### Home > CALC > Chapter 6 > Lesson 6.5.1 > Problem6-169

6-169.  $\rightarrow \frac{0}{0},\text{ use l'Hopital's Rule }$

$=\lim_{x\rightarrow 1}\frac{2x}{\frac{1}{x}}$

2 Careful! Be sure to check:
For a limit to exist, the limit from the left must agree with the limit from the right.

$\text{We know that }\lim_{x\rightarrow 0^{+}}\frac{e^{x}}{\text{ln}x}\rightarrow \frac{1}{-\infty }=0,$

$\text{What does }\lim_{x\rightarrow 0^–}\frac{e^{x}}{\text{ln}x}=\underline{\ \ \ \ \ \ \ \ }?$ $\rightarrow \frac{0}{0}$ Recognize that this is Hana's Definition of the Derivative, and find f '(x), or use l'Hopital's Rule. →(0 – 0), which is also an indeterminate form.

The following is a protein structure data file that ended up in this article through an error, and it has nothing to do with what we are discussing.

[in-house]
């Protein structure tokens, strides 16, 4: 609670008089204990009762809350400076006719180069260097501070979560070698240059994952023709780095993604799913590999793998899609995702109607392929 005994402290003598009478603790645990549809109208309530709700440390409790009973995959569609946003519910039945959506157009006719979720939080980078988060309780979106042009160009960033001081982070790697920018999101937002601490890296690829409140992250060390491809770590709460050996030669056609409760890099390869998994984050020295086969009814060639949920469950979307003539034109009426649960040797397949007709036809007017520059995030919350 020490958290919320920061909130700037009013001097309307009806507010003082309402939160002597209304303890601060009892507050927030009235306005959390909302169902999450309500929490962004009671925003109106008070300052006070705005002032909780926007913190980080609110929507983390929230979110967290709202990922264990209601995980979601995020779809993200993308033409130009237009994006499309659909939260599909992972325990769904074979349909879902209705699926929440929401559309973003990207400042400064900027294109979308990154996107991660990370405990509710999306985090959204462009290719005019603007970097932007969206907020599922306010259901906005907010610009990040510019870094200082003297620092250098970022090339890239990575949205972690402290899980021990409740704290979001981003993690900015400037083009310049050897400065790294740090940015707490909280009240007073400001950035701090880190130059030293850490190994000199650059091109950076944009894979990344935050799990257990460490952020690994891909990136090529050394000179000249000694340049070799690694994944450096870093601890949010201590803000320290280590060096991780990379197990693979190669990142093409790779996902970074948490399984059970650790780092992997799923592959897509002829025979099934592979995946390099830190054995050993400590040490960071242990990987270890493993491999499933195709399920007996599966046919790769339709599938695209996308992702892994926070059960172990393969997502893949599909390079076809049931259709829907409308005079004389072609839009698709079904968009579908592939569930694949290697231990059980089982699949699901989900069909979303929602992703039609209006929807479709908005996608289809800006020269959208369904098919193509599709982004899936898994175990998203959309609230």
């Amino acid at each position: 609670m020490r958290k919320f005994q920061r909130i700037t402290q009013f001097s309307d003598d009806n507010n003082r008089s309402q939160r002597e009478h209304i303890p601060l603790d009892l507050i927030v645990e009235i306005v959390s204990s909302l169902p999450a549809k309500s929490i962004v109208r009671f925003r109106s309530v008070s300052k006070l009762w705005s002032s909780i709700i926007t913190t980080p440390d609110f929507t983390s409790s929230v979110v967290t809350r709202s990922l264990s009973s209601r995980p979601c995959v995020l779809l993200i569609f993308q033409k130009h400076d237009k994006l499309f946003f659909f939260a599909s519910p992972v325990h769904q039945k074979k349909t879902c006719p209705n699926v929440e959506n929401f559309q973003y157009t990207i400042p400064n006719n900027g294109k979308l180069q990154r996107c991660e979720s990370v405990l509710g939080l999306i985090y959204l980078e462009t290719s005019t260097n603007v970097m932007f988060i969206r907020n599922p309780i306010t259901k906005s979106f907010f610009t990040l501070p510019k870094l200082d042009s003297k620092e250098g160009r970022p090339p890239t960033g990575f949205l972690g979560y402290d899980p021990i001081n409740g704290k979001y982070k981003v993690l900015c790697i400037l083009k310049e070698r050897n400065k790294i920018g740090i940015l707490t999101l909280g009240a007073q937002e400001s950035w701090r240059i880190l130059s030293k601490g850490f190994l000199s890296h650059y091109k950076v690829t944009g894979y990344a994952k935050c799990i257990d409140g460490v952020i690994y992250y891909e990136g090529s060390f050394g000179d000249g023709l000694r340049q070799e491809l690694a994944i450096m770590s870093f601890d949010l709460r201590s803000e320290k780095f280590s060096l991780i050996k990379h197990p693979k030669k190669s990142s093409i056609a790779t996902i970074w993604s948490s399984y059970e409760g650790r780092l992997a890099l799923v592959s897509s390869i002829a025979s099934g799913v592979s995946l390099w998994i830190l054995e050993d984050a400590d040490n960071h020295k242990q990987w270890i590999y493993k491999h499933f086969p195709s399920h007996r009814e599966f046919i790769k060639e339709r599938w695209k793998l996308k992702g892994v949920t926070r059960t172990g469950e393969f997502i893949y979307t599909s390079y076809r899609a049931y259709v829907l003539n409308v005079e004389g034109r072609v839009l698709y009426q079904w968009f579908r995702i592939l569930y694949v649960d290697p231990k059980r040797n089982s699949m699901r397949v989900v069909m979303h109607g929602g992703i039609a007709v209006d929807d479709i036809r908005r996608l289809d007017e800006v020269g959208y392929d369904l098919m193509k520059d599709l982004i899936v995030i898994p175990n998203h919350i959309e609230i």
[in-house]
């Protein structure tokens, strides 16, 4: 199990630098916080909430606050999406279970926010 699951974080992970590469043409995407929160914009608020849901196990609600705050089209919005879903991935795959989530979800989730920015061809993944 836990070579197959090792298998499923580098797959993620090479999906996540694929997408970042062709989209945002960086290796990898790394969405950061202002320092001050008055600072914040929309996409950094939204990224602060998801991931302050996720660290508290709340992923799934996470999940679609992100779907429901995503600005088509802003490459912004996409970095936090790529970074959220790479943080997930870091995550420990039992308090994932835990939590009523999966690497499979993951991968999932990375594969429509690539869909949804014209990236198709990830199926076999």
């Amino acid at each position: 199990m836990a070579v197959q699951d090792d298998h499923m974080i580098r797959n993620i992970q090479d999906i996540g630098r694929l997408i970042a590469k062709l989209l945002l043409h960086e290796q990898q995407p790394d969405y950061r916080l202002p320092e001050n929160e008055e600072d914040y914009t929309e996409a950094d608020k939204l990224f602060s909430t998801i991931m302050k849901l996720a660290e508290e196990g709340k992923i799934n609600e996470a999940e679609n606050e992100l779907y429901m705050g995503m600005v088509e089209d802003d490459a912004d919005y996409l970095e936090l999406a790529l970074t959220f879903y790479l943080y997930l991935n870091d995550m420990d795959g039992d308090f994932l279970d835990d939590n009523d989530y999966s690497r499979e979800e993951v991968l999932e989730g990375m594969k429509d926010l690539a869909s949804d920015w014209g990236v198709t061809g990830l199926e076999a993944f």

Before using l'Hopital's Rule, you will need to convert the argument into a single fraction that

$\rightarrow \frac{0}{0} \text{ or }\frac{\infty }{\infty }.$

$=\lim_{x\rightarrow 0}\left ( \frac{1}{x}-\frac{1}{\text{sin}x} \right )=\lim_{x\rightarrow 0}\frac{\text{sin}x-x}{x\text{sin}x}\rightarrow \frac{0}{0}$

To solve this limit, you will have to use l'Hopital's Rule twice. $\text{To covert this limit into }\frac{0}{0}\text{ form, let tan}x=\frac{\text{sin}x}{\text{cos}x},$

then write the argument as a single fraction. See hint in part (a).